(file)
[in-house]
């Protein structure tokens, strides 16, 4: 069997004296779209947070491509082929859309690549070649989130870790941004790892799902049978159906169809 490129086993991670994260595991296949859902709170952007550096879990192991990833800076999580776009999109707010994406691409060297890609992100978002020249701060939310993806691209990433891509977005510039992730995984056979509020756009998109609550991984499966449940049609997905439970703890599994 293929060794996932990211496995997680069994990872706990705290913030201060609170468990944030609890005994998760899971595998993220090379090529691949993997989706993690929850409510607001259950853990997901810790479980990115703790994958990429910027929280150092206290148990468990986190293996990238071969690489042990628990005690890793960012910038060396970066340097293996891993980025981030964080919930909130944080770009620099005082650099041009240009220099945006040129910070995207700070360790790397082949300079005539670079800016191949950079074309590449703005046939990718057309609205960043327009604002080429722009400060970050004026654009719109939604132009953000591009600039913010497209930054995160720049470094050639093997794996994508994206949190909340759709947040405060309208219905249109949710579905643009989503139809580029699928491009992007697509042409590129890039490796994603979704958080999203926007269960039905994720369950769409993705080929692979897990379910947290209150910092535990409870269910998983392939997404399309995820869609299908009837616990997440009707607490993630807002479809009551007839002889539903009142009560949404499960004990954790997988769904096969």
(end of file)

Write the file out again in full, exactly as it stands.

[in-house]
């Protein structure tokens, strides 16, 4: 069997004296779209947070491509082929859309690549070649989130870790941004790892799902049978159906169809 490129086993991670994260595991296949859902709170952007550096879990192991990833800076999580776009999109707010994406691409060297890609992100978002020249701060939310993806691209990433891509977005510039992730995984056979509020756009998109609550991984499966449940049609997905439970703890599994 293929060794996932990211496995997680069994990872706990705290913030201060609170468990944030609890005994998760899971595998993220090379090529691949993997989706993690929850409510607001259950853990997901810790479980990115703790994958990429910027929280150092206290148990468990986190293996990238071969690489042990628990005690890793960012910038060396970066340097293996891993980025981030964080919930909130944080770009620099005082650099041009240009220099945006040129910070995207700070360790790397082949300079005539670079800016191949950079074309590449703005046939990718057309609205960043327009604002080429722009400060970050004026654009719109939604132009953000591009600039913010497209930054995160720049470094050639093997794996994508994206949190909340759709947040405060309208219905249109949710579905643009989503139809580029699928491009992007697509042409590129890039490796994603979704958080999203926007269960039905994720369950769409993705080929692979897990379910947290209150910092535990409870269910998983392939997404399309995820869609299908009837616990997440009707607490993630807002479809009551007839002889539903009142009560949404499960004990954790997988769904096969």